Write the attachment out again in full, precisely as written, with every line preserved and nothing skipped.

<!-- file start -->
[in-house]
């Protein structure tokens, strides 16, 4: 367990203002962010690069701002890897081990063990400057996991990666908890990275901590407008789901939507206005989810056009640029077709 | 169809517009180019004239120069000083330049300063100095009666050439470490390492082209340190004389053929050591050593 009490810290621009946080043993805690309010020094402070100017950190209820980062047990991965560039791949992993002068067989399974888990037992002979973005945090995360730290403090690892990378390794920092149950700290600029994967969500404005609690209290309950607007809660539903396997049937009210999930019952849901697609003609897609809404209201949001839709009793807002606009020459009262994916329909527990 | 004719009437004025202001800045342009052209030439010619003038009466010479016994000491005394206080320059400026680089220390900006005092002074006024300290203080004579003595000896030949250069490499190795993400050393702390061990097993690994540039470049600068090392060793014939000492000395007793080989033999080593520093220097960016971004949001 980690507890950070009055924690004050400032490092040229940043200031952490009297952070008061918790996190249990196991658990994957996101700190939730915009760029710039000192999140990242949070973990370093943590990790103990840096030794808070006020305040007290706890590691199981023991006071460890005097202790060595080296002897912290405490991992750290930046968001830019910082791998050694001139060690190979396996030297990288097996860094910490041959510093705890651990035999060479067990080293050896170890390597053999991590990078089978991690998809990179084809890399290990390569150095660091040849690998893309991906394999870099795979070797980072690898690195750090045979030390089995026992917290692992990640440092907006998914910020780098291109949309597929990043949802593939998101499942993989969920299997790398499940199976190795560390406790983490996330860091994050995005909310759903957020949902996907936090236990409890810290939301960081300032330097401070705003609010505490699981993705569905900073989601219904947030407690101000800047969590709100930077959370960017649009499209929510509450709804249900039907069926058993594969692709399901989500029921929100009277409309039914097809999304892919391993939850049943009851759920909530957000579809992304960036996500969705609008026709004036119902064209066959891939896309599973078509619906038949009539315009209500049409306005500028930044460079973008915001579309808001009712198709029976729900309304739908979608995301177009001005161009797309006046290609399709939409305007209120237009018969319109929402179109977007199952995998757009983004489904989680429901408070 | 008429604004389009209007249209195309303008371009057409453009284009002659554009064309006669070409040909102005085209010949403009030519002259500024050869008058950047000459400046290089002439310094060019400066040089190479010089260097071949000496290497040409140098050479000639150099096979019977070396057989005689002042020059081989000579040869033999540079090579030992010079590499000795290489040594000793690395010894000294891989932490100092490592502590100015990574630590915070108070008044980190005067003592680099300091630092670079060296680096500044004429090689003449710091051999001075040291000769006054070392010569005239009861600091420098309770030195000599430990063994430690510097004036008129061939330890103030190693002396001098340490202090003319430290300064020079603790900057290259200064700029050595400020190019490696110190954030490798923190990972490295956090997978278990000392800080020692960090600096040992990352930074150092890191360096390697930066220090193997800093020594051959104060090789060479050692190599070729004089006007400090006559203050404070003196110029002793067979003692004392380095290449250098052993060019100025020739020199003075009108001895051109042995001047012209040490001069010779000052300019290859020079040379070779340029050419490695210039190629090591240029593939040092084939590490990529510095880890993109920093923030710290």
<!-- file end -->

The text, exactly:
[in-house]
């Protein structure tokens, strides 16, 4: 367990203002962010690069701002890897081990063990400057996991990666908890990275901590407008789901939507206005989810056009640029077709 | 169809517009180019004239120069000083330049300063100095009666050439470490390492082209340190004389053929050591050593 009490810290621009946080043993805690309010020094402070100017950190209820980062047990991965560039791949992993002068067989399974888990037992002979973005945090995360730290403090690892990378390794920092149950700290600029994967969500404005609690209290309950607007809660539903396997049937009210999930019952849901697609003609897609809404209201949001839709009793807002606009020459009262994916329909527990 | 004719009437004025202001800045342009052209030439010619003038009466010479016994000491005394206080320059400026680089220390900006005092002074006024300290203080004579003595000896030949250069490499190795993400050393702390061990097993690994540039470049600068090392060793014939000492000395007793080989033999080593520093220097960016971004949001 980690507890950070009055924690004050400032490092040229940043200031952490009297952070008061918790996190249990196991658990994957996101700190939730915009760029710039000192999140990242949070973990370093943590990790103990840096030794808070006020305040007290706890590691199981023991006071460890005097202790060595080296002897912290405490991992750290930046968001830019910082791998050694001139060690190979396996030297990288097996860094910490041959510093705890651990035999060479067990080293050896170890390597053999991590990078089978991690998809990179084809890399290990390569150095660091040849690998893309991906394999870099795979070797980072690898690195750090045979030390089995026992917290692992990640440092907006998914910020780098291109949309597929990043949802593939998101499942993989969920299997790398499940199976190795560390406790983490996330860091994050995005909310759903957020949902996907936090236990409890810290939301960081300032330097401070705003609010505490699981993705569905900073989601219904947030407690101000800047969590709100930077959370960017649009499209929510509450709804249900039907069926058993594969692709399901989500029921929100009277409309039914097809999304892919391993939850049943009851759920909530957000579809992304960036996500969705609008026709004036119902064209066959891939896309599973078509619906038949009539315009209500049409306005500028930044460079973008915001579309808001009712198709029976729900309304739908979608995301177009001005161009797309006046290609399709939409305007209120237009018969319109929402179109977007199952995998757009983004489904989680429901408070 | 008429604004389009209007249209195309303008371009057409453009284009002659554009064309006669070409040909102005085209010949403009030519002259500024050869008058950047000459400046290089002439310094060019400066040089190479010089260097071949000496290497040409140098050479000639150099096979019977070396057989005689002042020059081989000579040869033999540079090579030992010079590499000795290489040594000793690395010894000294891989932490100092490592502590100015990574630590915070108070008044980190005067003592680099300091630092670079060296680096500044004429090689003449710091051999001075040291000769006054070392010569005239009861600091420098309770030195000599430990063994430690510097004036008129061939330890103030190693002396001098340490202090003319430290300064020079603790900057290259200064700029050595400020190019490696110190954030490798923190990972490295956090997978278990000392800080020692960090600096040992990352930074150092890191360096390697930066220090193997800093020594051959104060090789060479050692190599070729004089006007400090006559203050404070003196110029002793067979003692004392380095290449250098052993060019100025020739020199003075009108001895051109042995001047012209040490001069010779000052300019290859020079040379070779340029050419490695210039190629090591240029593939040092084939590490990529510095880890993109920093923030710290």